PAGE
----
recognized that the effective headway of human action in space relies not, at this point

on them, yet, upon the help and progress that the private players can make in this arena.

Second, the dispatch of the commercial space age will unavoidably lead to a consistently

developing number of progressively mind-boggling disputes. Third, the laws of space

should be modernized to adapt to this reality and to make meaningful avenues for private

ventures working in space.

Having said that, settlement of disputes in outer space is one of the emerging issues that must be addressed in this burgeoning space industry. One is forced to take note that such

space disputes will be heterogenous, emanating from contractual and national legal

obligations and from international treaties or conventions.

Before investigating the means to resolve present, and conceivably future space disputes

it is important to first comprehend the more extensive setting of international space law.

This is supported by the five United Nations deals that were declared during the Cold

War, amidst the strained political relations that, in enormous part, initially set off the

beginning of the space age (Space Treaties[2]). However, the Liability Convention is the

only treaty which provides for a dispute resolution mechanism for the parties involved, though the procedure or proposed method is non-binding in nature.

There are industry specific intergovernmental departments and treaties that have adopted

arbitration as a dispute settlement mechanism within their instruments either as a

mandatory resort or an optional provision. Any dispute between member states of

International Telecommunications Satellite Organization (ITSO Agreement) and The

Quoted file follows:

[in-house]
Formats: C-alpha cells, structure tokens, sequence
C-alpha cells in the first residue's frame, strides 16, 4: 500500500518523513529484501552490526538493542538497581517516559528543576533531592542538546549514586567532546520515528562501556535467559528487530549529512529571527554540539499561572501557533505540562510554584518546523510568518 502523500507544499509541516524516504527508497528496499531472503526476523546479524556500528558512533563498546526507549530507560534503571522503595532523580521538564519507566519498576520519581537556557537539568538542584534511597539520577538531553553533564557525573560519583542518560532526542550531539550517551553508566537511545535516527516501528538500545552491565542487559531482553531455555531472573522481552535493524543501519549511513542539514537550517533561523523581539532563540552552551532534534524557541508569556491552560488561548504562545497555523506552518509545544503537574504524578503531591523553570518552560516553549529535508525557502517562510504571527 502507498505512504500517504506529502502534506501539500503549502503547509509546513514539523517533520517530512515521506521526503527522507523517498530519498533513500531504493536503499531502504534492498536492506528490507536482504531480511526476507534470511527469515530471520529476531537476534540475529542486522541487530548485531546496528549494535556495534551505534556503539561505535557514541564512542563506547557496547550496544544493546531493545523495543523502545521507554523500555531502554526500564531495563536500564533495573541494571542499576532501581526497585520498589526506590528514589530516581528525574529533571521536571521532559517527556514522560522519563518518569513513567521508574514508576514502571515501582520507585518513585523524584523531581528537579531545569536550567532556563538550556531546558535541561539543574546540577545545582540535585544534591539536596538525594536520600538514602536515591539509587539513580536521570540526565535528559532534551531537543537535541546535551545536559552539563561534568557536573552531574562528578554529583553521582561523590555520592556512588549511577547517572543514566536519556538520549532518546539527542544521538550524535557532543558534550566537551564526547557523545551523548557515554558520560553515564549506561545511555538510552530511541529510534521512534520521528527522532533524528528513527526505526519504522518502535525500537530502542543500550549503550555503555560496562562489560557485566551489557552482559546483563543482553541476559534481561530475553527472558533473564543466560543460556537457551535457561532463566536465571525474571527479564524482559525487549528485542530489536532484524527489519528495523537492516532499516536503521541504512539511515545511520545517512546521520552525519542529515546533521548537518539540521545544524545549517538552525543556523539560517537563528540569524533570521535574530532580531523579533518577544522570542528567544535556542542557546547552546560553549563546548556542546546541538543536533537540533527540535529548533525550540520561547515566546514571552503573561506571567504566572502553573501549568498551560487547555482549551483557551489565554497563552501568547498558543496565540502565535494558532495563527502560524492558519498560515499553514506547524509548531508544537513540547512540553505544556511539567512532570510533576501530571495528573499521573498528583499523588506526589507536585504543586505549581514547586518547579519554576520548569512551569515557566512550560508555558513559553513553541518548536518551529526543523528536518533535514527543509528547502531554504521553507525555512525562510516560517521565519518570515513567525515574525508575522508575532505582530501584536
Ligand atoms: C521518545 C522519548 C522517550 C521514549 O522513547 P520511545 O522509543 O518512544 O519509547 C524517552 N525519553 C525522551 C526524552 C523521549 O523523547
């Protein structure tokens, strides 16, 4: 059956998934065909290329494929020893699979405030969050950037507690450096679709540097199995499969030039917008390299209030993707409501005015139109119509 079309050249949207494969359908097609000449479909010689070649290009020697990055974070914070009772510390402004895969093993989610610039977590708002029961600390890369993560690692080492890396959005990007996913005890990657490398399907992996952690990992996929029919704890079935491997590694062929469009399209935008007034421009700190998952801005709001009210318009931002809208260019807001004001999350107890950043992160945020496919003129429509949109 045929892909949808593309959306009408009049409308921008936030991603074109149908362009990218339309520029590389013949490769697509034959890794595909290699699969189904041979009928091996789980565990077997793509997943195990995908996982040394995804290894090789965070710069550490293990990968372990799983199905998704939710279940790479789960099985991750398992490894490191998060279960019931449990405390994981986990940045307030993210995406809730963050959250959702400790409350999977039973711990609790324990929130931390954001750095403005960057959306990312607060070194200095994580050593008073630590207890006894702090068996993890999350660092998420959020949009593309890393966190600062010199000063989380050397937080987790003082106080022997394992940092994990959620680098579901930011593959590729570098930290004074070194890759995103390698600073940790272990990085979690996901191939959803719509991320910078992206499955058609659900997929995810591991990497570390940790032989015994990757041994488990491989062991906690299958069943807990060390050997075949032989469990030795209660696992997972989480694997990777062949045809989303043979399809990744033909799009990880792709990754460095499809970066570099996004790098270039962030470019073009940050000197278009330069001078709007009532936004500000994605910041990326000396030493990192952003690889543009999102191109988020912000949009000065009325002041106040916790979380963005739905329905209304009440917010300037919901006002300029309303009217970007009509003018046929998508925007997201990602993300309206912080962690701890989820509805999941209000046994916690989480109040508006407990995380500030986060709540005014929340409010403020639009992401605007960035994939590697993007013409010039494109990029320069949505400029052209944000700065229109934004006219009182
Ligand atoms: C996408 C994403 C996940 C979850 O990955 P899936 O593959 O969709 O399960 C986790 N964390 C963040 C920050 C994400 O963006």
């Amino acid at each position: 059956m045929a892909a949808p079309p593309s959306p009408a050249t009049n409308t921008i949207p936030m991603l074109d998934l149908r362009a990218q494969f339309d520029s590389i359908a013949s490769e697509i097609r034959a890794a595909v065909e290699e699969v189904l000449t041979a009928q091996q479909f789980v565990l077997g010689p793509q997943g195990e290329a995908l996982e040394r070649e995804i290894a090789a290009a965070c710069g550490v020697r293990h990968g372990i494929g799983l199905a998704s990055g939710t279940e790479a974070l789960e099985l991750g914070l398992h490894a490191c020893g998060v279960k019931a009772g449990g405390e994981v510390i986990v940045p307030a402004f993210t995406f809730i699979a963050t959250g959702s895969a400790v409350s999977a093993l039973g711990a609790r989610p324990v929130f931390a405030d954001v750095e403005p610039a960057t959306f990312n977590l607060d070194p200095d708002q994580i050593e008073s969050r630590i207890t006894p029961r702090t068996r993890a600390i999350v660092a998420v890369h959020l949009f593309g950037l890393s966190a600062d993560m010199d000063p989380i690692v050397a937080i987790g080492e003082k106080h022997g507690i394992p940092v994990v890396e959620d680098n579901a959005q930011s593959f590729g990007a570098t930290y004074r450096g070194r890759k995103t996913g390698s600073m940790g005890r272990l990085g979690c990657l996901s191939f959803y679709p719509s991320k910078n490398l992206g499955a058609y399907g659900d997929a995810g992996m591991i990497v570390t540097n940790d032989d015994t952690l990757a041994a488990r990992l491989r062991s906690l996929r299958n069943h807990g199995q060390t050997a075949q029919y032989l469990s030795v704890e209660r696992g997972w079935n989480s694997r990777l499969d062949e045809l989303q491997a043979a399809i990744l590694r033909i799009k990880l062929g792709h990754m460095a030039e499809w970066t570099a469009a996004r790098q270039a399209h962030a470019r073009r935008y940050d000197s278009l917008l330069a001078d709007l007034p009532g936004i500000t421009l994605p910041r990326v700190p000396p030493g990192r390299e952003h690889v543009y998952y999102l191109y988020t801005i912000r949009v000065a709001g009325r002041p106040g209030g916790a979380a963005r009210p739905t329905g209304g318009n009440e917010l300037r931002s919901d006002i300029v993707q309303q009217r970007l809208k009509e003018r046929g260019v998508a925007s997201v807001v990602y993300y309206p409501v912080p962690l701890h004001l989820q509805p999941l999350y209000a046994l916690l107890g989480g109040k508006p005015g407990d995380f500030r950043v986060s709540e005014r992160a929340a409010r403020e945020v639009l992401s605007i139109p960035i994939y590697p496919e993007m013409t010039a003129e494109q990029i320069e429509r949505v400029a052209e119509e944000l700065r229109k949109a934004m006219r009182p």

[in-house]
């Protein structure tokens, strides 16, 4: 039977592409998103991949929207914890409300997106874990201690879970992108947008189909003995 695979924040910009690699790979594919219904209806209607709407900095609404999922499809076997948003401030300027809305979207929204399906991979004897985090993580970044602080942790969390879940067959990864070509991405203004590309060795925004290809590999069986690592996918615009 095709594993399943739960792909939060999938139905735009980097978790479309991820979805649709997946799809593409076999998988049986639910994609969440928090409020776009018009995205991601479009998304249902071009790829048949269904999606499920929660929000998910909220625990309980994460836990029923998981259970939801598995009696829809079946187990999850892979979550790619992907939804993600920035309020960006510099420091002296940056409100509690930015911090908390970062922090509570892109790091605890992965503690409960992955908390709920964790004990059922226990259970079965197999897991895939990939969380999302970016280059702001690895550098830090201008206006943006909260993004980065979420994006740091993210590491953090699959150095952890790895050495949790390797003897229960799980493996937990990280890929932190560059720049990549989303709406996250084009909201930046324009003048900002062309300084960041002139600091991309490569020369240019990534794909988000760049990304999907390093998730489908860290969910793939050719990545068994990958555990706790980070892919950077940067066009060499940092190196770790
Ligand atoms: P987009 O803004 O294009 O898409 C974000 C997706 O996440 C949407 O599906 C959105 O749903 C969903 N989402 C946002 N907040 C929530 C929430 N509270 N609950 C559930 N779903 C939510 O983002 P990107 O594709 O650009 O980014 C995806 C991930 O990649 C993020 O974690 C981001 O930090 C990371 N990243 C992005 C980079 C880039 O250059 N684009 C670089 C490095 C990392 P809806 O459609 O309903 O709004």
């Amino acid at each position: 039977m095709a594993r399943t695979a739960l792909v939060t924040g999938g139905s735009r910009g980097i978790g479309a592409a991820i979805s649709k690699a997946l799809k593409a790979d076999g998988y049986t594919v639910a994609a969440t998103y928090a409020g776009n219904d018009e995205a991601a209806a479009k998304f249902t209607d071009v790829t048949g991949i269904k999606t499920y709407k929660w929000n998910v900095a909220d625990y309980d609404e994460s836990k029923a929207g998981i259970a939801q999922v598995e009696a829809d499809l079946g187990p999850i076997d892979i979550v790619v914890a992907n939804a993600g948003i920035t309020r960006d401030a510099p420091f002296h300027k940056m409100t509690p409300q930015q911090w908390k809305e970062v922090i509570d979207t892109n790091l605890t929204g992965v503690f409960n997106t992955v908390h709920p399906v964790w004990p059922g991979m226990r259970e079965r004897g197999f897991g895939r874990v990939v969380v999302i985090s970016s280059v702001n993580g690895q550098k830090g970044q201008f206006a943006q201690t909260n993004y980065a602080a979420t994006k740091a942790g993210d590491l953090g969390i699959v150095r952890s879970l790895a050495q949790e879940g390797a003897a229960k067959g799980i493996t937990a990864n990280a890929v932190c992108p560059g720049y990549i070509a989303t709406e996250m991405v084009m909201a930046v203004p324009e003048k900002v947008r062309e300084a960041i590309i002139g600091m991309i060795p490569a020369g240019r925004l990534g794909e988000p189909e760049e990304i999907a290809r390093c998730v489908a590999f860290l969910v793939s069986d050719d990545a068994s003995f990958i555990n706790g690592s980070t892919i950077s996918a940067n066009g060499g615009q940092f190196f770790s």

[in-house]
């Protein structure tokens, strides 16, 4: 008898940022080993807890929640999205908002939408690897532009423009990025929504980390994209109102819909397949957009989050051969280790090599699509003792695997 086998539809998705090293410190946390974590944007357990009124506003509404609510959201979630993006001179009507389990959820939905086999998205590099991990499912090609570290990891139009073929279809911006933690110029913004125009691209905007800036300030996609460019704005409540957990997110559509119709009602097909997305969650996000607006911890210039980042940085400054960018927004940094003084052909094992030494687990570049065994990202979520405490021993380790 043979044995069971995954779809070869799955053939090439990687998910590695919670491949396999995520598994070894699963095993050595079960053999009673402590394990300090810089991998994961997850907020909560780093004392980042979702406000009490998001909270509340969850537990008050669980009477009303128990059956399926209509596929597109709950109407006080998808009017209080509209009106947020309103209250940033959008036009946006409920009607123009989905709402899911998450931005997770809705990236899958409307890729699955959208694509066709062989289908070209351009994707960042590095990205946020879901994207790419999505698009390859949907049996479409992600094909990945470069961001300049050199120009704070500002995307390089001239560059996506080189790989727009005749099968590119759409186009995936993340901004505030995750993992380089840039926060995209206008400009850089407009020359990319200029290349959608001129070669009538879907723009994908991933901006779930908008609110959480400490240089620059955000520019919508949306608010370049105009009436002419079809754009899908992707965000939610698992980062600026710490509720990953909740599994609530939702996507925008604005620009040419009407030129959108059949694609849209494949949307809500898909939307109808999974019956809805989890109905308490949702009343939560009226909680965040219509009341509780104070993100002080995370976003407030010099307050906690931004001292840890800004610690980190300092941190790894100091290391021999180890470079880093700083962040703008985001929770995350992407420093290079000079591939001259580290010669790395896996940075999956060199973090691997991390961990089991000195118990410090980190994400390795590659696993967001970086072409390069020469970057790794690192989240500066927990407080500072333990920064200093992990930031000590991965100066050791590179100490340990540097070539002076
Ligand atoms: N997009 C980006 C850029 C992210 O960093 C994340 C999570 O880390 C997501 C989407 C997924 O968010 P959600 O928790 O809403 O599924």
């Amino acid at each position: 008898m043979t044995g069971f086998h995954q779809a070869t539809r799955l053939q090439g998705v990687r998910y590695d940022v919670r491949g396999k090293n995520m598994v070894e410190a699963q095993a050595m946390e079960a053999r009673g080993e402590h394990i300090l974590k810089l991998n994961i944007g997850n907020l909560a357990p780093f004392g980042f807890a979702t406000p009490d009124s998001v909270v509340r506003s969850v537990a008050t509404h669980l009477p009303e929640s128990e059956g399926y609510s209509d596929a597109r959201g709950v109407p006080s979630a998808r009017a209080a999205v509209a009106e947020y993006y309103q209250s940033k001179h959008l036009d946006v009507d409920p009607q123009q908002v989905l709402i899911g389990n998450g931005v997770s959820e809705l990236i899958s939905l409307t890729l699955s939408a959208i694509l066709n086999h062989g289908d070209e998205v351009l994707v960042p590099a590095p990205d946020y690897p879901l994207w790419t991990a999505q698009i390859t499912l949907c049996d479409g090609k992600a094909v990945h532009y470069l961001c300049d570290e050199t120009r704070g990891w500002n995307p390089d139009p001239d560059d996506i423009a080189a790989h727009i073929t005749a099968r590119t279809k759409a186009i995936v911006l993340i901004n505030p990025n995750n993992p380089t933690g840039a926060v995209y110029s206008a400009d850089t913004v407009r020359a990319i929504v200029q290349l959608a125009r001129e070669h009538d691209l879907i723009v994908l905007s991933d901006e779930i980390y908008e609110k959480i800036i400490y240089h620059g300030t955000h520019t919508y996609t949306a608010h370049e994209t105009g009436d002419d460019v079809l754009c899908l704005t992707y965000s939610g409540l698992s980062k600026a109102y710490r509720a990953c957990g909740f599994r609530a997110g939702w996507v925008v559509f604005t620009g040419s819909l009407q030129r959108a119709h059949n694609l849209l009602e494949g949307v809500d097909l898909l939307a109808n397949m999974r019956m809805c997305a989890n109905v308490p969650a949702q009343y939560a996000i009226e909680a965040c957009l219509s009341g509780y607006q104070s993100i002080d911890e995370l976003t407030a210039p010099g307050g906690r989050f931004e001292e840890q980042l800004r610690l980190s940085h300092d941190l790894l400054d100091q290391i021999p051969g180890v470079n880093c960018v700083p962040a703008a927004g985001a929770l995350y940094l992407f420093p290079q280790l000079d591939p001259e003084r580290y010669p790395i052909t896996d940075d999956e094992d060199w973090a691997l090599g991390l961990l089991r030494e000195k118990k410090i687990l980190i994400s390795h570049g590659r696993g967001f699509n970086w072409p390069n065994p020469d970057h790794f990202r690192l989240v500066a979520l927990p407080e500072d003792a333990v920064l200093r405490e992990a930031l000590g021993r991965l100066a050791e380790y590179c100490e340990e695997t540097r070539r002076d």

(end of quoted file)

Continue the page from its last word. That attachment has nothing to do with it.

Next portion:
European Telecommunications Satellite Organization (EUTELSAT) must resolve it through arbitration. Whereas, the International Mobile Satellite Organization (IMSO)

Convention holds an optional arbitration provision.

In addition, the Permanent Court of Arbitration adopted the Optional Rules for

Arbitration of Disputes Relating to Outer Space Activities in December 2011. The Rules

provide for a binding dispute resolution process and aim to correct a portion of the

inadequacies of other dispute resolution instruments concerning space law, including the

absence of a response for private entities against states and the restrictions of the Liability

Convention. Some of the remarkable features of the rules are:

(i) Specialized Panel of Arbitrators[3]

(ii) Specialized Panel of Scientific Experts[4]

(iii) Confidentiality[5] and

(iv) Non-Technical Documents[6].

The Permanent Court of Arbitration (CA) has resolved space related issues using the arbitration rules of the London Court of International Arbitration, International Centre for Dispute Resolution and International Chamber of Commerce However, it appears that, until now, the PCA Outer Space Rules have not been used to arbitrate a space related issue. With the increase in convolutions of space disputes and more private parties entering the realm the application of PA Outer Space Rules is likely to increase.

The recently signed Artemis Accords focuses on advancing the civil exploration and use

of outer space this will create imaginative opportunities for private entities around the

world for space-tech and space expiration. Further in February 2021 the Dubai

International Financial Centre (DIFC) Courts launched a new initiative Courts of Space.

The primary objectives of this court are as follows:

(i) an international working group of public and private sector experts to explore space related legal innovations and providing an outlook on space related disputes;